Selections from 'Center Place,'  2023-Ongoing,  Photography

"When we began our migrations we came up into this world from the world below. The creator telling the people that there are certain places that you are to live and giving them signs of recognition to where these sites are to be found. The migrations began over a period of centuries. Always looking for that place that was to be the center of our world."

       - Paul Pino, from "The Mystery of Chaco Canyon"

The Ancestral Pueblo people built their civilization over the course of millennia across the canyons and mesas of the Colorado Plateau. They achieved an effervescence of complexity between the years 800 and 1250 and then quite suddenly abandoned many of their population centers and disarticulated into the dozens of Pueblos that exist today. They were the northernmost Maize eaters, a grain that propelled their built environment, spiritual life and civilizational trajectory. At its maximum extent their world encompassed 95,000 square kilometers and a population of approximately 100,000. They may be best known for their elaborate "Cliff Dwellings," such as the famous Cliff Palace of Mesa Verde, but their most extraordinary characteristic was their attunement to the cosmos. They were the first people, across 300,000 years of human history, to definitively chart the 18.5 year lunar cycle. The axis mundi of their civilization was Chaco Canyon, where massive "Great Houses" were built in complex astronomical alignments, anchoring a system of roads, communities and signal sites as well as a trade network that expanded all the way to the Maya lowlands of Southern Mexico. We know little about the life of these people, they did not use a written script, and there is great debate about the nature of their political organization and ritual life. What is clear is that they were driven to turn their environment into a canvas for the expression of a unique cosmological world-feeling; what defined this endeavor was their search for the Center Place.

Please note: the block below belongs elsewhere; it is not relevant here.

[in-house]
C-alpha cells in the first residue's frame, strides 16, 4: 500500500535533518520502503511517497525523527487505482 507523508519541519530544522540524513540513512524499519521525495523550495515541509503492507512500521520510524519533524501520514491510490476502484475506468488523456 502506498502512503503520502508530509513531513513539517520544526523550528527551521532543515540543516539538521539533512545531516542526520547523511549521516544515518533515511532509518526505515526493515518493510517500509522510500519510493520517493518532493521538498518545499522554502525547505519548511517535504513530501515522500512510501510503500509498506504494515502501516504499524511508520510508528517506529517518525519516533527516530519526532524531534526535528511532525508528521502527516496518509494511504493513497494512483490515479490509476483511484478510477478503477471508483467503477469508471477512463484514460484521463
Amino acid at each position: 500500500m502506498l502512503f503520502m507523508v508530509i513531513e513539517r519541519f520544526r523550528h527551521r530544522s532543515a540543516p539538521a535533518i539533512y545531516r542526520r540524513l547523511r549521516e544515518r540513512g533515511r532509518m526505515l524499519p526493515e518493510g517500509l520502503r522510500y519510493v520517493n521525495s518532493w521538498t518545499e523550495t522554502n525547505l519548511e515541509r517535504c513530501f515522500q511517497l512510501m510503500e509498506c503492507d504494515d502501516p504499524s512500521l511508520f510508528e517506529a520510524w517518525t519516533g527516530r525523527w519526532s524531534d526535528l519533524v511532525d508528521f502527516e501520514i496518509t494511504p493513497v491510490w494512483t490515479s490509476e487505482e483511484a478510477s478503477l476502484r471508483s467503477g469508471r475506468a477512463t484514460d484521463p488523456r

Hopi Pueblo author Leigh J. Kuwanwisiwma defines ancestral footprints as “ruins, sacred springs, burials, landscapes, migration passages, artifacts, petroglyphs, and trading routes and trails.” The land was, and for contemporary Puebloans remains, a text that revealed itself to the people. Anthropologist Ruth Van Dyke writes that the Ancestral Puebloans “constructed a sacred geography, playing with visibility, directionality, astronomical alignments, and temporal references to construct their world as a center place, at the nexus of space and time, at an intersection of horizontal and vertical planes.” In Chaco Canyon there are spiral petroglyphs that record, via daggers of sun and moonlight projected between rock slabs, not only solstices and equinoxes but the major and minor lunar standstills. This was the point around which the world turned, a grasping for the divine that attempted to freeze being as image, the search for the Center and time itself become one.

Settler societies impose an idea of land as abstraction; a commodity to be carved up, desacralized, legally titled, fenced, bought, sold and exploited or cleansed of people, set aside as "wilderness," and managed for the performance of purity. Private property and the National Park constitute a dialectic of material and ideological dispossession. Today, we are trained to experience time as linear, it moves “forward” rather than in cycles or phases, and dominates our lives via the disenchantment of the clock, a relentless passing of seconds arranged to achieve the transubstantiation of human beings into what Marx called "appendages of the machine." The emergence of “Art” as a category of thought and action, severed from the umbilicus of a symbolic whole, marks the death of that which goes by its name. Yet even now, in the age of the absolute secularization of experience, photography may still remind us that the world overflows with meaning, even if ultimately it can only reveal our estrangement from it.

It doesn’t end.

In all growing
from all earths
to all skies,

in all touching
all things,

in all soothing
the aches of all years,

it doesn’t end.

          - "It Doesn’t End, Of Course," Simon J. Ortiz